Attached Files




#90893 Digital Die Cutter

Posted by Pres on 15 August 2015 - 04:11 PM

I recently bought a KNK Zing Air. It will cut thin plywood to thin mylar. I have begun developing my stencils in Corel Draw, and moving them into Make the Cut. This software controls the die cutter, but is a pretty full fledged imaging program also.  It will also import almost any type of image to be used for cuts. SVG(Scalable Vector Graphic) files are pretty easy to find if you do not wish to design your own. My reason for this machine was the ease of being able to use any source as a starting point.  I still have to use one of the cut stencils, but have cut some pretty complicated bare tree stencils for work on patens, mugs, and bowls. Hoping to use these on some of the pots in the next load.

 

best,

Pres




#90771 Teenager In Adult Beginner Wheel Class.

Posted by Pres on 13 August 2015 - 08:52 AM

When I taught my adult classes, I allowed parents to bring children with them. There were some provisions that I set the first time it happened. 1) the child was a paying student. 2) the parent was responsible for the childs behavior. 3)intrusions on the adults in the class due to the child would be looked upon unfavorably and cause for expulsion. 4)the adults had to approve the admission of the child in the class. 

It seems harsh/unfriendly looking at these provisions that I ended up setting, but you had to realize some of the circumstances involving the adults. Most of these adults used this morning class to "escape" from their usual duties which included parenting. Time was limited to 6 classes of 3 hours each. Not a whole lot of time. Each student was treated individually with a wide variety of construction techniques going on from extrusion to slab to throwing or coil. There was a wide variety of skill levels in the class, with some students able to throw quite well, and others just beginning, some able to design and execute a handbuilt piece using any technique, and others needing step by step instruction from inception to completion. All of these meant that time was important, and needed to be efficient in the use of that time. Trying to engage an unhappy child was not on my list of priorities.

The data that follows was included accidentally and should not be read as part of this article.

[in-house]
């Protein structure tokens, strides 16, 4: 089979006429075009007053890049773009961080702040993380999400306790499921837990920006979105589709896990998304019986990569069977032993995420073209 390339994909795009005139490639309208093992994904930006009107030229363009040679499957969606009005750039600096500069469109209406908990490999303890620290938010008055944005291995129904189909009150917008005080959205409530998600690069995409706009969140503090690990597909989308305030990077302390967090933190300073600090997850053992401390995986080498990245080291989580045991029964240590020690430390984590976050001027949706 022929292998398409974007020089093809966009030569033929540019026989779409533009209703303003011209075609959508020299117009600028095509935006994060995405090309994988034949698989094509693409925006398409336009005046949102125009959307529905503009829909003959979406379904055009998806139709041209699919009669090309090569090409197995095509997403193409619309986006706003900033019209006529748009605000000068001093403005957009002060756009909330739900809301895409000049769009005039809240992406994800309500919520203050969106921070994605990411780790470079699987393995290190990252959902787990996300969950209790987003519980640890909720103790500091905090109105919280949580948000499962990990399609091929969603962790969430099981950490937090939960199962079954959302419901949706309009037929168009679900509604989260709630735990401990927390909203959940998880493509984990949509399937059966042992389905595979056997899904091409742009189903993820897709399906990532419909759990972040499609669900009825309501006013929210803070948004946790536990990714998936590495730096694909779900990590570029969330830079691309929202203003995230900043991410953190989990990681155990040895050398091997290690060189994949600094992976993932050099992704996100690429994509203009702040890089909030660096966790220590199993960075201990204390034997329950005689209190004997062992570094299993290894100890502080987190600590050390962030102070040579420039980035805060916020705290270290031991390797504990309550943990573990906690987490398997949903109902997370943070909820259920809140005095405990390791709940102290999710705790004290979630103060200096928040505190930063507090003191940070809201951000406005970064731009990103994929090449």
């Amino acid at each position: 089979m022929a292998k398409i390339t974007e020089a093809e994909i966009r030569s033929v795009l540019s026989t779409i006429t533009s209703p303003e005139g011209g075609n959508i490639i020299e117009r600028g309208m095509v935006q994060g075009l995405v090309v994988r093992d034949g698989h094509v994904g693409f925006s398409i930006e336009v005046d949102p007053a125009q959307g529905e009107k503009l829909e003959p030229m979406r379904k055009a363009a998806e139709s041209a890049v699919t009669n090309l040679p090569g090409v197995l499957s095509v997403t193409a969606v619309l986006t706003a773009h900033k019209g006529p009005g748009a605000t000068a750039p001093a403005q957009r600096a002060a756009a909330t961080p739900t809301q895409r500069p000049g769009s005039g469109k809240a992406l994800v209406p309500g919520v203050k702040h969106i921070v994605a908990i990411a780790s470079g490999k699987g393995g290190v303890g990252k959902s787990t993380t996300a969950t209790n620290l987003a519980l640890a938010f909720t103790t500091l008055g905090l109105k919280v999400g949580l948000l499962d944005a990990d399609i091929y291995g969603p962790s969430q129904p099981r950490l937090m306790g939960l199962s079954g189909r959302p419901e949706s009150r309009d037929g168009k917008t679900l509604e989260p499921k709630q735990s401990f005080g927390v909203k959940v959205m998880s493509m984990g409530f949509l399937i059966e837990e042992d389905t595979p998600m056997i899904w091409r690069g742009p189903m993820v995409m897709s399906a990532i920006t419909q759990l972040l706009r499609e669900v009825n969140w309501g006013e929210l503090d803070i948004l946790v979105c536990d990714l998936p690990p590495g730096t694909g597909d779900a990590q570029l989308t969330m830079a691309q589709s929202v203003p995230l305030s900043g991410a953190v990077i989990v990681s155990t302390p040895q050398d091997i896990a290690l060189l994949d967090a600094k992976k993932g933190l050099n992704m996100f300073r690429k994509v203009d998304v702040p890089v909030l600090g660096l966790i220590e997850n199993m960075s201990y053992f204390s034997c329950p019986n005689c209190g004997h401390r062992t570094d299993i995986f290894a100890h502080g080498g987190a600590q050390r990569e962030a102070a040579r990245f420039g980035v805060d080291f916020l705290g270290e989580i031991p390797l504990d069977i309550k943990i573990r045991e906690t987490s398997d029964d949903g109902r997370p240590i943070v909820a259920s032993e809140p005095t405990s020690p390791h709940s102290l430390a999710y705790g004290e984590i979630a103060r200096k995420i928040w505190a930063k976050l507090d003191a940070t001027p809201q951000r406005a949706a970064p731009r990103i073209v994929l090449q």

#90544 How Often Do You Gear Up For A New Direction Or Experimentation In Your Work?

Posted by Pres on 09 August 2015 - 06:48 PM

I'm a very tight thrower, with my finished pots being very smooth and symmetric. As of late I have pushed and pulled simple pieces(mugs) with ribs and fingers to be looser in form. Just something I believed I wanted to try. I have yet to become successful, as the pieces are becoming more pleasing to me, but others do not seem to like or understand them. I think you can see a difference in these new pieces on my blog site. I still have another glaze load to fire before getting back to the wheel for more chalices, patens and mugs orders.

 

best,

Pres




#89713 Qotw: What Makes Something Qualify As Hand Made?

Posted by Pres on 28 July 2015 - 03:57 PM

I have been to this place so many times before:

 

1987-designing a course to teach computer animation and computer music with a music ed. colleague. Others in the art department argued that it should not be in the department, it was not art, and animation was not either. Even digital paintings were not. . . art. Fade to 1995 and you get the same argument, that high resolution digital paintings were not art, and therefore should not be accepted as such in the local juried show. Step forward to 2010, and 3D printed work was not acceptable.